We live in an age where digital display and augmented and virtual realities are the norm – from in-gaming and automated user onboarding to staff training, powerful educational tools and interactive walk throughs.

Organisations as diverse as local authorities, corporations, SMEs, libraries and museums all routinely enlist immersive experiences to demonstrate, improve understanding and convey messages.

We are frequently invited to interact with digital marketing campaign – with increasing numbers taking us on a tour of the product, service or wider company behind them.

Car manufacturers offer ‘virtual test drives’, VR allows you to live your holiday before you book or even ride a roller coaster from the comfort of your sofa. Tech giants are enablers with the likes of Google letting us ‘stroll’ around a neighbourhood we are interested in visiting.

With most baby boomers and Generation Xers now au fait with digital devices and Millennials and Generation Z completely ‘plugged in’ – it’s hard to remember a time when personal tech wasn’t embedded into our lives. IT has, indeed is, shaping how we live our lives – from smartphones to tablets and the ‘internet of things’.

Anyone not wanting to be considered socially or professionally inept must now be on the grid. We all have huge e-footprints, with ready access to multiple screens every day, constantly receiving and sharing information. To stay ahead of the curve, we must adopt emerging technologies and the latest media options quickly.

And yet, if only because of sheer volume of messages, digital marketing only manages to connect for a few seconds with target audiences.

This is why a physical or experiential PR stunt (AKA engagement marketing) that is tangible, visually striking and/or on an impressive scale should always be considered. Positioned correctly, they connect directly with target customers en masse – and with plenty of branding, sales and information literature and friendly advisors on hand, messaging can be reinforced heavily.

Something that people can look at in wonder, walk around or get into and explore, appeals at a very elemental level. Humans like spectacle and scale; they like discovering marvels for themselves; they like imaginative, audacious events. Executed correctly, these are highly potent marketing tools that engage with your audience and provide them the opportunity to develop their own ‘content’ to share, with your message at its centre.

And, like most communication strategies, physical stunts shouldn’t be merely standalone presentations, but a physical anchor for the multichannel approach.

Their power was illustrated recently when our client, MadeBrave, turned a new double-decker bus into the world’s largest children’s toy – packaging it in a giant HotWheels-type box in Glasgow city centre to launch First Bus’ fleet of luxury vehicles. This spectacular drew thousands of the transport provider’s core audiences – informing the city’s travelling public about the new service.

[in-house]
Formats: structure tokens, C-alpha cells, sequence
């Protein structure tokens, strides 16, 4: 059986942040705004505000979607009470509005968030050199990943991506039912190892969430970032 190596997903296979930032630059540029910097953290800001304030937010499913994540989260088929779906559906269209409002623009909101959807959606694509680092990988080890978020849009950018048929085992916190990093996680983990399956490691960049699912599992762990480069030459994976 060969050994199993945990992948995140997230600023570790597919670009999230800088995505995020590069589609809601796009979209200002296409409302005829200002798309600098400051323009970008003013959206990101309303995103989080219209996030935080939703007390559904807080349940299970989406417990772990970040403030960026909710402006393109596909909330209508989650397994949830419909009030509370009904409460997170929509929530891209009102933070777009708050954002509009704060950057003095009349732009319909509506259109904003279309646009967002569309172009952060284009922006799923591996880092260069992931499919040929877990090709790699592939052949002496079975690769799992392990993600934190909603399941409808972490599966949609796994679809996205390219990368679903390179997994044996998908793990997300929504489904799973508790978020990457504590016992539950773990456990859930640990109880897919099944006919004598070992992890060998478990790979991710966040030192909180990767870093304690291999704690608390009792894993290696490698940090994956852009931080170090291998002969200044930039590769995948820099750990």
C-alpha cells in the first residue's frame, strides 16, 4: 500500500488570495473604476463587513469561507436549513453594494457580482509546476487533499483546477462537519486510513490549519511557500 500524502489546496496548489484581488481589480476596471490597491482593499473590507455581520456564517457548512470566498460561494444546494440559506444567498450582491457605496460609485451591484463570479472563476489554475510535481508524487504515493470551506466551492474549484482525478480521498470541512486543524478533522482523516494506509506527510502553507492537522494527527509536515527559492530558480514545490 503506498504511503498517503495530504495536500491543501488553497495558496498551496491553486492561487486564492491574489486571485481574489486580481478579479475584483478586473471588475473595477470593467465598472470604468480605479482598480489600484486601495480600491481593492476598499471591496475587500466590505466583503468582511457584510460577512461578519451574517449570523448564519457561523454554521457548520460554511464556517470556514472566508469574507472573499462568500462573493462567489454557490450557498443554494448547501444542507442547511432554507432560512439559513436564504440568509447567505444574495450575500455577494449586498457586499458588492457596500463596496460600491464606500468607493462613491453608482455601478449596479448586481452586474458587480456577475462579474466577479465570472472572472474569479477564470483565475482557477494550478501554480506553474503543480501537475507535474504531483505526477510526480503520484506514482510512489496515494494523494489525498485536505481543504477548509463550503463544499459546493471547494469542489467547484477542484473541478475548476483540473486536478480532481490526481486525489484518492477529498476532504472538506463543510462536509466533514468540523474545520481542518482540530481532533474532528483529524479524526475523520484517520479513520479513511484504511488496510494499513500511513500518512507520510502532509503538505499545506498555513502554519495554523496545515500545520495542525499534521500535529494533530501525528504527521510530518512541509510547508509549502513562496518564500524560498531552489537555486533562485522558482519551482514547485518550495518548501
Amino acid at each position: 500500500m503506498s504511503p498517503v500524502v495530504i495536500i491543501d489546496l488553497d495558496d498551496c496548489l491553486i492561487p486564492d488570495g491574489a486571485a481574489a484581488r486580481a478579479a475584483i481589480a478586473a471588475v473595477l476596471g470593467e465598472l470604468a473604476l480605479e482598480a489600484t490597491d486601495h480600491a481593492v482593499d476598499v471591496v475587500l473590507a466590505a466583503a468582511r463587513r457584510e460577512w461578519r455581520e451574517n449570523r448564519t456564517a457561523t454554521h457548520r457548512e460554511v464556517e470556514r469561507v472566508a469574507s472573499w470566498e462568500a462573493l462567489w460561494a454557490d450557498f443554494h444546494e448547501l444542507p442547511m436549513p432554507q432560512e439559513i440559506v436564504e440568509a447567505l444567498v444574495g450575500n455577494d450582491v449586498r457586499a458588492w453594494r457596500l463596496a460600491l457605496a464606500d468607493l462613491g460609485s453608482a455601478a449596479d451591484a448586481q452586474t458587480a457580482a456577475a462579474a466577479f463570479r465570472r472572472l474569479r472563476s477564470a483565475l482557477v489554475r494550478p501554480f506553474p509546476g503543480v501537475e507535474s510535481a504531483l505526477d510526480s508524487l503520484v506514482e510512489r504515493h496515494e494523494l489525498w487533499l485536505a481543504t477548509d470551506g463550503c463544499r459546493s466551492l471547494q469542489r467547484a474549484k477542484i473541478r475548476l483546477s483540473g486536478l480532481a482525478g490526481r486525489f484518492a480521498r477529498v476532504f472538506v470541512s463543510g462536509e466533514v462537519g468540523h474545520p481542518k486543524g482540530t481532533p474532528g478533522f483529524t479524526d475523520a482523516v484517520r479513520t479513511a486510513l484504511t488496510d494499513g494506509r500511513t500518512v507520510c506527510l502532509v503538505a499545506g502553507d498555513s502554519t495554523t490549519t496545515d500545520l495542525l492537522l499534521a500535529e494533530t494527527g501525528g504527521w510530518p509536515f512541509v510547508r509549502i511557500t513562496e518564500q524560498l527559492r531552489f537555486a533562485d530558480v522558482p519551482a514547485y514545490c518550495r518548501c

George Square buzzed with commuters, shoppers and tourists, who stopped to take pictures and quiz First Bus about its new vehicle’s features. They were also invited to enter the mocked-up box – which was emblazoned with key messages – to inspect and board the bus, with long queues for the tour entertained by live music acts.

Of course, e-delivery can and should be drafted in to enhance any PR stunt – exciting and educating much wider audiences and serving as a weapon of mass reputation management for the client. To this end, MadeBrave created on-the-day social content in real time; capturing the unveiling live on Facebook; covering the event extensively through Instagram stories; and even having a videographer in attendance to create a film of what went on.

In the few days following, it generated more than 100,000 impressions and 97,000 engagements for First Bus on Facebook alone, with nearly half a million across all channels. Actively reminding people of Glasgow’s fantastic new service, it also presented the operator as a go-ahead innovator. And all that’s not including the many passers-by who talked to the team to find out more.

As mentioned, experiences also support multichannel campaigns perfectly. When building a narrative online, a pillar is needed and the stunt can be that pillar – used to enthuse worldwide audiences across multiple digital and social channels while also conveyed by ‘old school’ content forms.

For example, MadeBrave’s impactful 16-foot ‘bus-in-a-box’ was the first step of a far-reaching integrated creative marketing programme that would run for the next three months. Seeking to change people’s perceptions of bus travel in Glasgow, this cross-media second phase saw e-comms, as well as outdoor, radio and print – with Definition securing massive national press coverage.

Although big is often beautiful, there is an engaging, experience to fit most budgets.

Simply handing out samples works – why just show people a chocolate bar in a VR headset when they could be given a real one to eat?

This approach could be stepped up by having a liveried cyclist touring a town handing out the confectionery from a grocer’s bike, for example. And then again by dispensing it from a branded catering trailer – with smiling staff on hand to engage and inform – and so on.

Whatever the scale, though, don’t be seduced by the magic of ‘show’ business and lose touch of the job in hand; just like any other marketing route, physical and experiential stunts must convey key messages efficiently and be in the right place at the right time to make an impact on target audiences.

David Gatehouse, Account Manager